AUSTIN (Nexstar) — Texas Gov. Greg Abbott says the state should explore ways to close the gap when it comes to background checks on gun sales.
“There is sometimes a lag of the time period from when the person is convicted of the crime to when the information is reported, to the time that it would get to whoever is in charge of the background check,” Abbott told reporters after the first Texas Safety Commission meeting Thursday.
Gov. Abbott, Lt. Gov. Dan Patrick and Texas Speaker of the House Dennis Bonnen joined gun safety and mental health experts at the meeting, as well as lawmakers from the El Paso area: State Sen. Jose Rodriguez, State Rep. Mary Gonzalez, State Rep. Cesar Blanco, State Rep. Joe Moody, State Rep. Lina Ortega and State Rep. Art Fierro. For around four hours, they covered a wide range of issues, including gun safety measures, threat assessment team, social media monitoring and domestic terrorism.
Legislators emphasized the need to prioritize community healing and areas where the state can take immediate action to help El Pasoans.
“We need counselors,” State Rep. Lina Ortega, D-El Paso, said. “There are people who need that immediate type of counseling in our community. He’s providing funding for that. He’s also going to be looking at executive orders that can be entered immediately. Changing laws, as you know, takes a long time.”
Red flag laws were part of the discussion. However, Abbott spoke about “welfare checks” as a possible idea. A lawyer representing the family of the man charged in the El Paso shooting told The Associated Press that his mother had called the Allen Police Department to ask about the firearm he owned.
“Having a gun is not against the law, especially for someone of this age and especially because he received that gun through a background check,” Abbott said. “But there was a concerned mother who raised issues to law enforcement. Is there some new type of strategy that we can have that could lead to welfare checks when issues like that are raised?”
Maj. Manuel Espinosa from the Texas DPS Criminal Investigation Division and Maj. David Cabrera from the Texas DPS Intelligence and Counterterrorism Division were also at the meeting. Abbott has also created a Domestic Terrorism Task Force that will work together with the commission. He says he wants to see a law that will allow authorities to go after, arrest and prosecute those who want to carry out domestic terrorism crimes before they commit their act of violence.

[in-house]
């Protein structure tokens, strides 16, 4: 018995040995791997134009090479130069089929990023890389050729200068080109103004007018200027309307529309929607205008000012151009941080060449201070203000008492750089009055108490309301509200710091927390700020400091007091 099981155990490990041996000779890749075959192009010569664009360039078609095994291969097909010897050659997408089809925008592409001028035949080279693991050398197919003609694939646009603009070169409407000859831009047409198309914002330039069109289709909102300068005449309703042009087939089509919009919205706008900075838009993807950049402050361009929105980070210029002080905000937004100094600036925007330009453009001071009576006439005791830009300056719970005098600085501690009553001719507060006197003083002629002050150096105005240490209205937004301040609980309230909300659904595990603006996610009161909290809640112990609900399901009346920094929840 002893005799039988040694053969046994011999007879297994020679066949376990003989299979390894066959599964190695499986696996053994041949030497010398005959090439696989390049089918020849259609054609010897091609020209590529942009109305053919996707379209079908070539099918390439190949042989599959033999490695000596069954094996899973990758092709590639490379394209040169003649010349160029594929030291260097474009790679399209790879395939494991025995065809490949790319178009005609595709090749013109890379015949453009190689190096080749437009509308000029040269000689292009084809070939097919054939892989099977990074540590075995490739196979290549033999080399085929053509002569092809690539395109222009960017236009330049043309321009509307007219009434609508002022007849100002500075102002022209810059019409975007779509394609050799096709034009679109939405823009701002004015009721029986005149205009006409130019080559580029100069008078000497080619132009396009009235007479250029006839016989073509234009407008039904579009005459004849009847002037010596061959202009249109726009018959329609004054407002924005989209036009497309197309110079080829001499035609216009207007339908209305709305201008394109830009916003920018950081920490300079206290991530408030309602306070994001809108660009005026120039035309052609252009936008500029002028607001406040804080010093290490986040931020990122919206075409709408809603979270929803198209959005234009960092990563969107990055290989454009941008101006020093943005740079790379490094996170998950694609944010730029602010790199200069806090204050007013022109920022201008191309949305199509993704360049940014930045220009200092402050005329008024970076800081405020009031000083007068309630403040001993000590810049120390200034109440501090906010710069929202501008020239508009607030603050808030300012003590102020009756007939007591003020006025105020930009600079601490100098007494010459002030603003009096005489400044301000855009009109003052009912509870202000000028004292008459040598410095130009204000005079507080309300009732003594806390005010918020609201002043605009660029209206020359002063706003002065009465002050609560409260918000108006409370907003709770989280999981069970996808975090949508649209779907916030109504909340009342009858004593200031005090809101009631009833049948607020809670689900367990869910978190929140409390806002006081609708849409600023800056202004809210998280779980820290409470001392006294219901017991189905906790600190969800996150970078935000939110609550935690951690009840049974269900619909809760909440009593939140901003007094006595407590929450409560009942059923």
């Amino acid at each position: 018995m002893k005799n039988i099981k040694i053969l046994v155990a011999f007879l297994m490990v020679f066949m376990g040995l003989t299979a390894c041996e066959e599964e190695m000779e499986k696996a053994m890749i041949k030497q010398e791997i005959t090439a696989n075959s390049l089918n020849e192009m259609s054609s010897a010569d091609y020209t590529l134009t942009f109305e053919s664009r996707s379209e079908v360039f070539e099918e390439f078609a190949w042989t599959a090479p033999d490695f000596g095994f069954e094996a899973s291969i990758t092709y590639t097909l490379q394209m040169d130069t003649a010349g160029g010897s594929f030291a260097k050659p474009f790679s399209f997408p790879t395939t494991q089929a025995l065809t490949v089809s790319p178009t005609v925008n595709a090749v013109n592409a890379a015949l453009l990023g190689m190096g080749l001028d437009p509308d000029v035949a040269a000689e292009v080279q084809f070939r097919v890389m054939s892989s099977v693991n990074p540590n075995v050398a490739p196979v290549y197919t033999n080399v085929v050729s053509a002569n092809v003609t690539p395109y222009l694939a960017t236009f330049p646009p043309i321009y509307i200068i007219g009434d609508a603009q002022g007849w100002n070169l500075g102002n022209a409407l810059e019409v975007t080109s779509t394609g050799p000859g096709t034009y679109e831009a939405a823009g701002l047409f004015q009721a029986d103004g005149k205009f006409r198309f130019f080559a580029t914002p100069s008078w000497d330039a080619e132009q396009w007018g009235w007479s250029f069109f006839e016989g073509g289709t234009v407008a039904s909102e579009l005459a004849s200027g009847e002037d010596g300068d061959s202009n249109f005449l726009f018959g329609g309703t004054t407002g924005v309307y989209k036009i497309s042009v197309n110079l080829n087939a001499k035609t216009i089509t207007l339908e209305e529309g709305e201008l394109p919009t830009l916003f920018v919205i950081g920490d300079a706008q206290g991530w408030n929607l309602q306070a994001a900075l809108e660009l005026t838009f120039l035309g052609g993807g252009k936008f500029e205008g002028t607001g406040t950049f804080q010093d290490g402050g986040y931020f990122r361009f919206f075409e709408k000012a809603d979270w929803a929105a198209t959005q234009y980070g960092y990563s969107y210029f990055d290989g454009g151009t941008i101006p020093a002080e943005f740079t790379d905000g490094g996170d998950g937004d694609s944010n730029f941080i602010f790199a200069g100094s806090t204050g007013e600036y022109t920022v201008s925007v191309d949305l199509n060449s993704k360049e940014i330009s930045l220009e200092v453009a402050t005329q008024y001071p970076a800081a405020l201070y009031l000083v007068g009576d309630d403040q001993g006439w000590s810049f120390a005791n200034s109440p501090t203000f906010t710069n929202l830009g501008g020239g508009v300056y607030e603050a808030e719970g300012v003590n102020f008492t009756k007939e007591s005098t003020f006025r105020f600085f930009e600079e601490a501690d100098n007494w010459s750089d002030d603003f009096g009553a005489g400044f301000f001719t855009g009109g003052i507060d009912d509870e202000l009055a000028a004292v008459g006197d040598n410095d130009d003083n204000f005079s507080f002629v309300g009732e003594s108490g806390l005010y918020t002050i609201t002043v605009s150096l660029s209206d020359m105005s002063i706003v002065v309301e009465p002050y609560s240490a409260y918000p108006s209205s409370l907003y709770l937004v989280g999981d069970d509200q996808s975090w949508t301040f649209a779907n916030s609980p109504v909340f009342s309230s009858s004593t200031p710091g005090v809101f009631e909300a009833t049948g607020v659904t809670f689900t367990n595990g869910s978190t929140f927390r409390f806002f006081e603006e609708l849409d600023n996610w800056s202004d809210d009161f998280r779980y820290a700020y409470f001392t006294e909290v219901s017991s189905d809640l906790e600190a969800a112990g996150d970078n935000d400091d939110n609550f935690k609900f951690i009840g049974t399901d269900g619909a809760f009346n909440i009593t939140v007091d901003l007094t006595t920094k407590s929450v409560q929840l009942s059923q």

“In the state of Texas, we already have a law that at least facially seems to address domestic terrorism,” Abbott said. “Substantively, it doesn’t really provide much power or many tools to law enforcement or to prosecutors to be able to prosecute domestic terrorism like what we saw happen in El Paso.”
Representatives from Facebook, Google and Twitter were also at the meeting. One of the commission’s goals is to address hateful ideologies being shared online.
“Free speech means there is some hateful, some disturbing things that are said over the internet,” Col. Steve McCraw, director of the Texas Department of Public Safety, said. “Unless it’s a crime, we can’t monitor it, so that’s why it’s important that these companies work with us so they can identify things that are really precursors to violence.”
Authorities were investigating a manifesto posted online before the deadly attack that they believe was written by the suspect. State and federal lawmakers denounced the racist language in the manifesto.
“We’ve seen during parts of our state history and our country’s history that we have tackled issues of racism and sexism through policy and we institutionalize change, so I’m not giving up,” State Rep. Mary Gonzalez, D-Clint, said.
The Texas Democratic Party sent out an email pointing to reports by the Texas Signal and Texas Tribune about how Abbott sent out a fundraising letter one day prior to the shooting.
“If we’re going to DEFEND Texas, we’ll need to take matters into our own hands,” part of the letter read.
Other El Paso-area legislators say a takeaway from the meeting was how words and the language used by leaders are perceived.
“There was a very poignant moment from one of the participants raising the issue of the language we use going forward and how important it is that we come together and are all one family,” State Rep. Joe Moody, D-El Paso, said.
Texas Gun Sense and the Texas State Rifle Association also had representatives at the meeting. However, the Texas chapter of Gun Owners of America held a news conference around the same time the roundtable discussions started. They were not part of the meeting.
Rachel Malone, the director of the Texas chapter, had a message for Abbott: “Armed civilians save lives.”
“I would hope they don’t blame the guns, that they don’t try to blame mental illness or domestic terrorism,” she said. “That they go to the root of the problem which is an evil heart. Realize some people are evil. Don’t restrict the rights and harm the safety of peaceful, law-abiding citizens.”
The second meeting will be in El Paso on Thursday, Aug. 29. The Domestic Terrorism Task Force will meet in Austin that following Friday, Aug. 30.